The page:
I'm literally just starting out in woodworking. I notice that even many British woodworkers online are talking in inches, or "a couple of thou'" when describing measurements etc. I also notice that things like 1, 2, 3 blocks don't seem to come in metric sizes, and that lumber is still offered in 2x4" and plywood is "half-inch" or "quarter-inch" (although in Europe metric units have to be displayed on product labels as well).

I know that inches are divided into 8ths/16ths (though I've never measured a thousandth of an inch - that seems infinitesimal!) but haven't ever really worked with them.

Given I'm a child of the metric age, are there any concrete reasons to use imperial measurements in my woodworking?

  • I've voted to close as this is the type of thing guaranteed to generate primarily opinion-based responses. But that said, 100% go with what you have the best innate feel for. " I notice that even many British woodworkers online are talking in inches, or "a couple of thou'" when describing measurements etc." Doesn't matter what others do, do what suits you best.
    – Graphus
    Commented Jun 27, 2017 at 5:47
  • 1
    I did wonder, tbh. I use StackOverflow a lot and off-topic or opinion-based questions are killed with little remorse over there. Yet in this case the answers turned out to be fairly useful, actually. The specific concerns I had have been resolved. Yes, the answer is "it depends", but the answers included what it depends upon, so I'm happy. :) Metric it is! Commented Jun 27, 2017 at 10:08
  • SO has orders of magnitudes more questions than this site, so it's imperative that anything even remotely off-topic over there is put on hold, if not closed. That said, this question does have some hints of opinion-based, but it does have, IMO, a concrete answer, and that's been illustrated by both answers so far.
    – mmathis
    Commented Jun 27, 2017 at 19:31
  • Indeed. Actually I've tried to edit my question slightly to give it an edge and avoid encouraging opinion-based answers. Commented Jun 27, 2017 at 19:37
  • Glad you got a useful Answer. There have been numerous debates about this on woodworking forums as you'd expect and the responses are of course heavily biased towards the opinions of the respondents (based usually on their childhood unit system and experience with it since that time).
    – Graphus
    Commented Jun 28, 2017 at 6:44

2 Answers 2


If imperial measurements were not so ingrained in my mind, I'd do everything in metric. Quite a few of the tools here in the US that are labeled as "inch" are actually metric. A few of my 1/2" chisels are actually 13mm - slightly larger than one would expect, which can cause difficulties.

My favorite tape measure is metric only - Talmeter. As to 1-2-3 blocks, the metric versions are 25-50-75 blocks, and they are readily available on Amazon.

Finally, absolute measurements are not as important when making non-production builds. What is more important is that the parts fit relative to each other. I typically will use a tape measure to get my initial sizes, but from then on I will use a story stick so I can get consistent sizing.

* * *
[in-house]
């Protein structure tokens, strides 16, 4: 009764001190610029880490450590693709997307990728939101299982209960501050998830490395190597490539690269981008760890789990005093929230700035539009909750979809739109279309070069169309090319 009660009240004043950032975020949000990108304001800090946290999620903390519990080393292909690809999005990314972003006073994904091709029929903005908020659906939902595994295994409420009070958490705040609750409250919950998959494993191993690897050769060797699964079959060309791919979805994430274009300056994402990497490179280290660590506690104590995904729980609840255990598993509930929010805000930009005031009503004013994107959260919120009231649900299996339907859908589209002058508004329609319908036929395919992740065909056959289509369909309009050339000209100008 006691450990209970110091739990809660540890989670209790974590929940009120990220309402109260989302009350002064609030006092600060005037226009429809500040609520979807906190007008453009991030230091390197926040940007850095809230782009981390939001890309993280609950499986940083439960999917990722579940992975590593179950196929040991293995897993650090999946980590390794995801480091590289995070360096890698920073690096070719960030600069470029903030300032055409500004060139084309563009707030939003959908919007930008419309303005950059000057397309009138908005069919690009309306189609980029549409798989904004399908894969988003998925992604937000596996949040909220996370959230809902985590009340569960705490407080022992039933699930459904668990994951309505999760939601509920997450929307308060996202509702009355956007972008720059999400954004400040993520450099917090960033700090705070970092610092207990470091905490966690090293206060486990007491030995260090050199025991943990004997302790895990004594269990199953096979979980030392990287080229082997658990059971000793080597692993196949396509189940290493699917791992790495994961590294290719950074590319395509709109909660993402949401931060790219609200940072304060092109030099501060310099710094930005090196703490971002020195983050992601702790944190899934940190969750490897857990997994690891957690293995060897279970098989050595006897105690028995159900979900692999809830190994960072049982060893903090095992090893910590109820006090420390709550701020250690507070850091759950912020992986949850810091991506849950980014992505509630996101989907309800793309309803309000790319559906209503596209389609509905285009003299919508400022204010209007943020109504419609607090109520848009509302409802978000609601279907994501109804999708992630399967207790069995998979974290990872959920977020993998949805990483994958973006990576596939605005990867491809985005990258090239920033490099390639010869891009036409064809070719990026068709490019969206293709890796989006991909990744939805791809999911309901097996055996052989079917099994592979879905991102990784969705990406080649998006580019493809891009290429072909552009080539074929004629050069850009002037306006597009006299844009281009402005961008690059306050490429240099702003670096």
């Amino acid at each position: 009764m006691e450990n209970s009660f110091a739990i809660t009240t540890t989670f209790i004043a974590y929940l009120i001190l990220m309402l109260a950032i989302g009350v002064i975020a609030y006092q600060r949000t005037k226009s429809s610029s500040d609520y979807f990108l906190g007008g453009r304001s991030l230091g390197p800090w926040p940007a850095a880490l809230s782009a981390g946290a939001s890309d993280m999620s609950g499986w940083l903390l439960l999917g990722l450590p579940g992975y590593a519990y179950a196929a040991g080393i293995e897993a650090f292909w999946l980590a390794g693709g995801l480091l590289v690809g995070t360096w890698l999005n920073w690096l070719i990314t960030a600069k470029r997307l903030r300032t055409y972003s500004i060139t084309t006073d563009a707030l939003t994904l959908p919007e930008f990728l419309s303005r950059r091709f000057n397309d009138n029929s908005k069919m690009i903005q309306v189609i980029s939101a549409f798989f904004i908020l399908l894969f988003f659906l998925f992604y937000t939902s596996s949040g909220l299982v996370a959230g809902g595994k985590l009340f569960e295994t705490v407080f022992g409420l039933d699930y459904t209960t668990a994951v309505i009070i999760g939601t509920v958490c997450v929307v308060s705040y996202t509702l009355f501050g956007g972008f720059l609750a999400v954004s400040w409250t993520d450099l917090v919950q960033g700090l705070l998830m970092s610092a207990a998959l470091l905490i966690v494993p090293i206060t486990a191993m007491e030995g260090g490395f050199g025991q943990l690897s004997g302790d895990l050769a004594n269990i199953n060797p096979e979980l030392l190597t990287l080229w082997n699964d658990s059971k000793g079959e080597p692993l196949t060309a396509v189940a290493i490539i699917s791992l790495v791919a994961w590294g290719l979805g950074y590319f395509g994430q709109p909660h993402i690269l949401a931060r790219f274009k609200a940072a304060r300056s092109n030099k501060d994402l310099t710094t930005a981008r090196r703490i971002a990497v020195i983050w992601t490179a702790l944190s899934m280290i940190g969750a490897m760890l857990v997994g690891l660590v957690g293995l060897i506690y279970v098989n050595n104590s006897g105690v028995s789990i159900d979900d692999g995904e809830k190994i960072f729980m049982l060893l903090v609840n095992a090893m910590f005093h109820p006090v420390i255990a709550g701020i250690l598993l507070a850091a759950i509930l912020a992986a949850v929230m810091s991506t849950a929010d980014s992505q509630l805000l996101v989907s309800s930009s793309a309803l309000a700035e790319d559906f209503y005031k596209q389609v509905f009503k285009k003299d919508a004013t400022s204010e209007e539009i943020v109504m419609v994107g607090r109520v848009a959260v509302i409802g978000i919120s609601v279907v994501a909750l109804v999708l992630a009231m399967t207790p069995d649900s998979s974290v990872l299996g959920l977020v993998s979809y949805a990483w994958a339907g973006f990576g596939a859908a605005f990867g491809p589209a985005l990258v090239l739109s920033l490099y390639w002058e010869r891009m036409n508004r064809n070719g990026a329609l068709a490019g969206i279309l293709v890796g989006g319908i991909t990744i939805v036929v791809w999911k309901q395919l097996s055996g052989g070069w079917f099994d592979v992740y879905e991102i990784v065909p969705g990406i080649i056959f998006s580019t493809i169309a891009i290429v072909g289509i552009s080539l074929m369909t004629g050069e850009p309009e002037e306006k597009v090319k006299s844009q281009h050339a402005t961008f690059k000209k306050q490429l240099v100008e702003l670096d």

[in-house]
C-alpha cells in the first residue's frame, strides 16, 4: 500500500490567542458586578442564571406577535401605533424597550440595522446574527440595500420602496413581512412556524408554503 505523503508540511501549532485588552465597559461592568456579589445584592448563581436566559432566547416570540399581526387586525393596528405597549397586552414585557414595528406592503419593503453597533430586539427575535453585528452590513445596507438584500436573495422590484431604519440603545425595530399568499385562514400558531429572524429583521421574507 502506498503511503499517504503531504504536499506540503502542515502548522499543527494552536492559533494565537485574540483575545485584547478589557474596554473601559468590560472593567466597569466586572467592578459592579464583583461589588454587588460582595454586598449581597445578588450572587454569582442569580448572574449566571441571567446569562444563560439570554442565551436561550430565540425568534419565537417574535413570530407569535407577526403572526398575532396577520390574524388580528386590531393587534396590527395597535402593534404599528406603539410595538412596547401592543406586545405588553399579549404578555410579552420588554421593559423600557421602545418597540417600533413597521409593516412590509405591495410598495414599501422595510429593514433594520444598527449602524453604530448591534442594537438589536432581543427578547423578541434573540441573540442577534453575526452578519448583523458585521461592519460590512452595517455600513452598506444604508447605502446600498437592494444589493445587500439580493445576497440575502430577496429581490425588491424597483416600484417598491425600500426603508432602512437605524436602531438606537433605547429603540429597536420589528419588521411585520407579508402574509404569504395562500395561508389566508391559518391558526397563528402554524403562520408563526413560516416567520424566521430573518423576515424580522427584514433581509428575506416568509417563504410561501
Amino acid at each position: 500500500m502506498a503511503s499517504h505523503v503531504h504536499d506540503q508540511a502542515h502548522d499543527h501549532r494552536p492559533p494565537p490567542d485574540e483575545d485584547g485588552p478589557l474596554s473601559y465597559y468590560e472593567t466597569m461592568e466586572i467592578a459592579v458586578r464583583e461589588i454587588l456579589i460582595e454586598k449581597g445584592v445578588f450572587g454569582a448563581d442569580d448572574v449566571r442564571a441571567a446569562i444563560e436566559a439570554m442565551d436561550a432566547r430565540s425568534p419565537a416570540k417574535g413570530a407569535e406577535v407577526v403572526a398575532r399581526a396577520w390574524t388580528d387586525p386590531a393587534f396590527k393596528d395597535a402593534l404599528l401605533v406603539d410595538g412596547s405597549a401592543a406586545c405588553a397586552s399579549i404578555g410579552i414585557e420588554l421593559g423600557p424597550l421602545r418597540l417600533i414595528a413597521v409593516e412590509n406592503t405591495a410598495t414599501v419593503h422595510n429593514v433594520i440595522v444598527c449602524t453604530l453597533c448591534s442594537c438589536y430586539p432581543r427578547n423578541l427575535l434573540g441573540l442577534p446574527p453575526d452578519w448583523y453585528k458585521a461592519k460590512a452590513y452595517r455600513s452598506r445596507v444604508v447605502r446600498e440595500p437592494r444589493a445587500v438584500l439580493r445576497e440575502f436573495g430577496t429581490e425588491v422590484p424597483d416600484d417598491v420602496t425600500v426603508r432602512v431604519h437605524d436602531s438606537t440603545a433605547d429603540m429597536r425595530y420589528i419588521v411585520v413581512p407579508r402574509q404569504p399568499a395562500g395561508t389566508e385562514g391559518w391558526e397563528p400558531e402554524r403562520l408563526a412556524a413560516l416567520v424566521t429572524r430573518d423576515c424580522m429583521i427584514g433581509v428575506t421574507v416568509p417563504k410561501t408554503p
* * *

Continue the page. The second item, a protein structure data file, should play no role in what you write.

So if you "think" in metric, use metric. Hold your hands 165mm apart. If you know about how far that is, then you are thinking in metric. If you have to convert that to inches, then you don't.

Talmeter Tape Measure


I agree with LeeG in that I'd be inclined to work in whatever measurement system you have the best intuitive feel for. This might make it more challenging to study the craft on YouTube and so on, but hopefully you'll be spending a lot more time building things than studying for concepts and techniques. A familiar measuring system will be less frustrating to work in and lead to fewer errors.

It's relatively rare that dimensional lumber stays in its as-bought state for any real woodworking, so as long as you can tell if there is enough material there for your intended purposes, it shouldn't matter much what its exact purchased size is.

You might find it convenient to calibrate your tools in metric, like having a centimeter scale on your table saw fence and so on. It's rare in my experience that hand tools need to be a particular size; it seems like it's more of an "at least as big as this" and "no bigger than that" sort of thing. So I don't see there being a big problem having a 13mm chisel rather than a 1/2" chisel (12.7mm).

LeeG makes an important point about numeric measurement in general, in that it tends to be overvalued by the starting woodworker. It may not be immediately apparent, but measuring with a rule or tape is fairly inaccurate and tends to produce poor fits. Direct or transfer measurements produce much more precise work.

The emphasis on "build to size" is inherited from the emphasis on interchangeable parts that arose during the Industrial Revolution. This is important, along with precise measurement techniques, when parts made elsewhere at another time need to fit something you have now. It's rarely important in woodworking and "build to fit" is very often a more satisfactory approach. This involves (among other things) transferring lengths directly from one workpiece to another, without the intervening reference to an often questionable standard such as a rule or tape. This is one reason why you see woodworkers using measurement and layout techniques that would have been at home in the 1800s.

One last thing I'll say is that 0.001" isn't as infinitesimal as one might initially think. While it's rare that a piece of wood needs to be finished to +/- 0.001" (and probably wouldn't stay there long if you did), a difference of 0.005" (0.127mm) can be the difference between a perfectly fitting joint and a sloppy one. I think it's worth having a digital calipers handy for when it makes a difference. I will say though that the plastic one I have calibrated in 1/64" gets used 50 times more frequently in my shop :)

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